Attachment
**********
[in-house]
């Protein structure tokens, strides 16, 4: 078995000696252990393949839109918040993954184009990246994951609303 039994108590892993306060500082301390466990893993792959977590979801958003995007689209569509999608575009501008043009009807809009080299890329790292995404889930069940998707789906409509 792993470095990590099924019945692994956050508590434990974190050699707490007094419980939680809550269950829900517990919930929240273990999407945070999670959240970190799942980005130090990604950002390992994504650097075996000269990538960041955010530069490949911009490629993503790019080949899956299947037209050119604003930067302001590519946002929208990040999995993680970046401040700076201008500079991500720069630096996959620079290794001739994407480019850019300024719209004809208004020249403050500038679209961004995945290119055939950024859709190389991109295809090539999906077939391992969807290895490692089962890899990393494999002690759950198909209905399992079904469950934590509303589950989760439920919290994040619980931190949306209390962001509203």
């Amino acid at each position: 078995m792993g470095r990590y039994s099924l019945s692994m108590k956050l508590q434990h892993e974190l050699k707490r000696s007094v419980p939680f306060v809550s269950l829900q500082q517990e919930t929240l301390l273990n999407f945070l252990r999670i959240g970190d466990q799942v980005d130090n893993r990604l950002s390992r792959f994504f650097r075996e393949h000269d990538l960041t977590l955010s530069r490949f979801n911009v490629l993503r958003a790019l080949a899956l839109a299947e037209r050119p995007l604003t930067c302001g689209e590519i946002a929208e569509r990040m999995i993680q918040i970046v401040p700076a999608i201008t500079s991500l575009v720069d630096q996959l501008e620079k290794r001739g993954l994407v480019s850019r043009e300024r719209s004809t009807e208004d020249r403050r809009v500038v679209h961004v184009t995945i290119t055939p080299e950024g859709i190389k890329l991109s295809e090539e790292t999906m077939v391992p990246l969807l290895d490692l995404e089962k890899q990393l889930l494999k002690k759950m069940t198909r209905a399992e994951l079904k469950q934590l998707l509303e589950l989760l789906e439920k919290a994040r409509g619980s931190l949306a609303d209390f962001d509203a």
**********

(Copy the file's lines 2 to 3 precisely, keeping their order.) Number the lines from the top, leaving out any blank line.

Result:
């Protein structure tokens, strides 16, 4: 078995000696252990393949839109918040993954184009990246994951609303 039994108590892993306060500082301390466990893993792959977590979801958003995007689209569509999608575009501008043009009807809009080299890329790292995404889930069940998707789906409509 792993470095990590099924019945692994956050508590434990974190050699707490007094419980939680809550269950829900517990919930929240273990999407945070999670959240970190799942980005130090990604950002390992994504650097075996000269990538960041955010530069490949911009490629993503790019080949899956299947037209050119604003930067302001590519946002929208990040999995993680970046401040700076201008500079991500720069630096996959620079290794001739994407480019850019300024719209004809208004020249403050500038679209961004995945290119055939950024859709190389991109295809090539999906077939391992969807290895490692089962890899990393494999002690759950198909209905399992079904469950934590509303589950989760439920919290994040619980931190949306209390962001509203």
């Amino acid at each position: 078995m792993g470095r990590y039994s099924l019945s692994m108590k956050l508590q434990h892993e974190l050699k707490r000696s007094v419980p939680f306060v809550s269950l829900q500082q517990e919930t929240l301390l273990n999407f945070l252990r999670i959240g970190d466990q799942v980005d130090n893993r990604l950002s390992r792959f994504f650097r075996e393949h000269d990538l960041t977590l955010s530069r490949f979801n911009v490629l993503r958003a790019l080949a899956l839109a299947e037209r050119p995007l604003t930067c302001g689209e590519i946002a929208e569509r990040m999995i993680q918040i970046v401040p700076a999608i201008t500079s991500l575009v720069d630096q996959l501008e620079k290794r001739g993954l994407v480019s850019r043009e300024r719209s004809t009807e208004d020249r403050r809009v500038v679209h961004v184009t995945i290119t055939p080299e950024g859709i190389k890329l991109s295809e090539e790292t999906m077939v391992p990246l969807l290895d490692l995404e089962k890899q990393l889930l494999k002690k759950m069940t198909r209905a399992e994951l079904k469950q934590l998707l509303e589950l989760l789906e439920k919290a994040r409509g619980s931190l949306a609303d209390f962001d509203a």